Since the late 1970s, there has been a surge of interest in agoraphobia and panic among clinicians, and publications on the subject often begin by drawing attention to its contemporary prevalence. Agoraphobia is described by clinical researchers as one of the most common – as well as distressing – phobic disorders encountered. The significance of phobic anxieties for contemporary life has not gone unnoticed beyond clinical circles, and different disciplinary perspectives have helped shed light on the experience and meanings of agoraphobia. As this article shows, feminist geographers have made an important contribution to such studies, particularly through their insistence on rethinking boundaries and relations between gendered bodies and environments.
Definitions and Background
Contrary to popular opinion, the condition of agoraphobia actually relates to public and social, as opposed to open spaces. Although such widely held misconceptions are supported by dictionary definitions of the disorder, notes on the term's origins explain its derivation from the Greek agora or marketplace, providing substantial clues as to the realities of the condition for its many sufferers. It is precisely such populous gathering places that agoraphobics avoid to this day.
Clinicians' descriptions and diagnostic criteria have continued to evolve since the first usage of the term agoraphobia in 1871 by German psychiatrist Karl Otto Westphal. Current definitions tend to be drawn from the American Psychiatric Association's Diagnostic and Stat istical Manual of Mental Disorders. Here, the clinical features emphasized involve persistent anxiety, repeated experience of panic attacks (discussed below), and avoidance of places associated with the onset of these attacks.
Exactly how many sufferers there are is a matter of some debate, and estimates range from between 6 per 1000 and 6 per 100. It is widely agreed, however, that the vast majority of agoraphobia sufferers – almost 90% – are women. For all those who develop agoraphobia, the onset tends to occur between the ages of 18 and 35, and the condition tends to be chronic. Many sufferers attest to the fact that one can never be entirely cured from agoraphobia, but must rather learn to cope with it on a continuing, daily basis.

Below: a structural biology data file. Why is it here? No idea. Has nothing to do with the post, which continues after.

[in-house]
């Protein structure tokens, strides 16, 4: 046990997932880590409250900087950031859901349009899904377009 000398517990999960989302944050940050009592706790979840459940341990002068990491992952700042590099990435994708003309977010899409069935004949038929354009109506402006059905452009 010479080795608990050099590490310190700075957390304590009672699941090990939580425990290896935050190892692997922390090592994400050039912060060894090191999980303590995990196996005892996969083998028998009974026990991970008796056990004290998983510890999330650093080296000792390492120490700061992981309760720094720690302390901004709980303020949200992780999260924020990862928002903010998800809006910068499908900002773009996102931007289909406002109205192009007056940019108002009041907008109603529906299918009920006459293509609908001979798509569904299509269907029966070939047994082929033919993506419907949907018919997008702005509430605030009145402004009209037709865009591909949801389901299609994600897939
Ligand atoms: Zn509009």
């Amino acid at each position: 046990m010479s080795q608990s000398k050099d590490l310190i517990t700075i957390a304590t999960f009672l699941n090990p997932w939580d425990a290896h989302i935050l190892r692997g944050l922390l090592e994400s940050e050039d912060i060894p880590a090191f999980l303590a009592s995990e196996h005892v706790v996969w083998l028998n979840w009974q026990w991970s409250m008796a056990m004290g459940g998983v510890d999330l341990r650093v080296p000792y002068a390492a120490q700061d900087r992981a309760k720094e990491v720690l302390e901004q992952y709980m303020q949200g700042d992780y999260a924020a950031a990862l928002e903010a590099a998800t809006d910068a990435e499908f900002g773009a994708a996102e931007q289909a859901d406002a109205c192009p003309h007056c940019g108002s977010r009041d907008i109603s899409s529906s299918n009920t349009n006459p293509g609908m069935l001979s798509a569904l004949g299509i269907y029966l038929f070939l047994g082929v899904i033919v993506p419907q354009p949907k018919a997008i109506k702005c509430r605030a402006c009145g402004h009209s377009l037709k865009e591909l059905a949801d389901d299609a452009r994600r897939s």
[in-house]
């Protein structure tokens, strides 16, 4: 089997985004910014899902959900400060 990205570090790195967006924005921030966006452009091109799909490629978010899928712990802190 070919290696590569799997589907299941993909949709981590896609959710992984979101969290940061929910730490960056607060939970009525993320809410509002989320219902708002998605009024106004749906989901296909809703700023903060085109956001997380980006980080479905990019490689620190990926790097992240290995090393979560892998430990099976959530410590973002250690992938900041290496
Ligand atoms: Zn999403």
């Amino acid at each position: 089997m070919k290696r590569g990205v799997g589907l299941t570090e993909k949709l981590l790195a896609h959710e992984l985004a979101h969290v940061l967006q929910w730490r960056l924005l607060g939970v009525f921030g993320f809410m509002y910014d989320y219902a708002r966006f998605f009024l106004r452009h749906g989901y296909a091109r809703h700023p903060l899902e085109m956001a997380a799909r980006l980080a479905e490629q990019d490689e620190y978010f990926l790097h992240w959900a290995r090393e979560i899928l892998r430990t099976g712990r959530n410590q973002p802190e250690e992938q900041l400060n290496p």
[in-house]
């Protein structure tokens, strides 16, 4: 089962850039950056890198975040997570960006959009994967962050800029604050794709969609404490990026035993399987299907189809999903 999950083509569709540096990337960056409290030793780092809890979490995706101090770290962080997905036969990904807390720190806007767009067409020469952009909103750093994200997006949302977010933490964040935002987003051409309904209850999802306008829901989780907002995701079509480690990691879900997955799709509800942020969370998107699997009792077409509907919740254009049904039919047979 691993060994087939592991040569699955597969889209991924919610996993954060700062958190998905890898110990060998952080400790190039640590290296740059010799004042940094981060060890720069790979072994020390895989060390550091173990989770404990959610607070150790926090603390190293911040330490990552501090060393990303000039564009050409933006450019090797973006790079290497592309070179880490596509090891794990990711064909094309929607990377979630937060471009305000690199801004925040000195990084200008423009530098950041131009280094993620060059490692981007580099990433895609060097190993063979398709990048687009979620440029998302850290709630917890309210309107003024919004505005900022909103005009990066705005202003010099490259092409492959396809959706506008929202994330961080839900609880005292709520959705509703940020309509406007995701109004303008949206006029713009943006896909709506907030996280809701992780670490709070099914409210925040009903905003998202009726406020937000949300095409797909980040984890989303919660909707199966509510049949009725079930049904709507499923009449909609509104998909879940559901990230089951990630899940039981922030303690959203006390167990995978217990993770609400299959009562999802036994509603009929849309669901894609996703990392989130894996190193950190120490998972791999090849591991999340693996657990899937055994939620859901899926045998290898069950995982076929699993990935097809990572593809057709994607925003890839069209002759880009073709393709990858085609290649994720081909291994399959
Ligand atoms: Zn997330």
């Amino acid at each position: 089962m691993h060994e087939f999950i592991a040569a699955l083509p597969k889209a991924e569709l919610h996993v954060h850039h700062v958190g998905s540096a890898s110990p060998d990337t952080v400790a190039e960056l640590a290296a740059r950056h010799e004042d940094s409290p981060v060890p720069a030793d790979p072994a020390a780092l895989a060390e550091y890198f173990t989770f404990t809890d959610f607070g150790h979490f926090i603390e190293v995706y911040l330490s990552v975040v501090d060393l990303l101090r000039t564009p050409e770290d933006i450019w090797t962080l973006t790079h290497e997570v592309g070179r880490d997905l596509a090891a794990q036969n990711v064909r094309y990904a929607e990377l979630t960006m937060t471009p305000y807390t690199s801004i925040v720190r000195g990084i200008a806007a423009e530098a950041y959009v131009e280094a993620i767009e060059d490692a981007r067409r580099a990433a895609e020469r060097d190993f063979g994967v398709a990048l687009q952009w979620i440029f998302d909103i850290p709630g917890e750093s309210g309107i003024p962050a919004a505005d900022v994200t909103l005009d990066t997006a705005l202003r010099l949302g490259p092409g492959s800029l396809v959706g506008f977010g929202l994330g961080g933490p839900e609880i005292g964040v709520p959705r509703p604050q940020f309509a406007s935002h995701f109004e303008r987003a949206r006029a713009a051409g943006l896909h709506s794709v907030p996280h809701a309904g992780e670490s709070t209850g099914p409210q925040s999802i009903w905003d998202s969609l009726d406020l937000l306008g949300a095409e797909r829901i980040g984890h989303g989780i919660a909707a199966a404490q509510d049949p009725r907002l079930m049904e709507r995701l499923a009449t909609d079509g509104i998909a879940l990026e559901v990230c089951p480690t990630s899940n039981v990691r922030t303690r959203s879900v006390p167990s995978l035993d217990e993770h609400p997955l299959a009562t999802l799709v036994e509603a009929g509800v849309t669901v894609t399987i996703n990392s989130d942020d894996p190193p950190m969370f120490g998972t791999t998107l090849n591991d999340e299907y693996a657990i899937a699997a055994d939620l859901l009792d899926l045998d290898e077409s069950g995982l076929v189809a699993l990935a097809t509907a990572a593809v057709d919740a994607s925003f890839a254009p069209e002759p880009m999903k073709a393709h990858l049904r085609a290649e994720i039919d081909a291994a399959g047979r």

Causes and Treatment
Clinical research on causes of agoraphobia has not been conclusive, but there is evidence that higher than usual levels of stress and events that undermine the person's sense of safety tend to be experienced prior to its onset. In terms of treatment, reviews of recent literature suggest that a multifaceted approach capable of recognizing and tackling each problematic aspect of the disorder is most likely to be successful. For example, programs of cognitive therapy to unsettle harmful patterns of fearful thoughts can be combined with behavioral therapy, involving gradual exposure to avoided situations, and drug treatments that target physiological symptoms of anxiety. Approaches documented in clinical literature thus acknowledge much of the disorder's complexity, but representations tend to be simplistic in certain important respects, and the model of the subject employed tends to be somewhat philosophically naive. Also, while recognizing that agoraphobia is socially and spatially mediated, understandings of what this might mean for sufferers and how social and spatial theory might be of benefit are, as one might expect, limited.
A small number of nonclinical studies have argued that some of these limitations might be at least partially rectified by the careful inclusion of sufferers' own voices (conspicuously absent from clinical accounts) and resolved further with reference to a sympathetic theoretical perspective. Arguably, geographers – informed by feminist, philosophical and sociological theory – are particularly well placed to refine and improve existing definitions of agoraphobia. Employing a more spatialized and experientially influenced perspective, geographers can better account for and understand the mutually constitutive nature of person/place relations, and the implications of these relations for emotional health.
Embodying and Theorizing Agoraphobia
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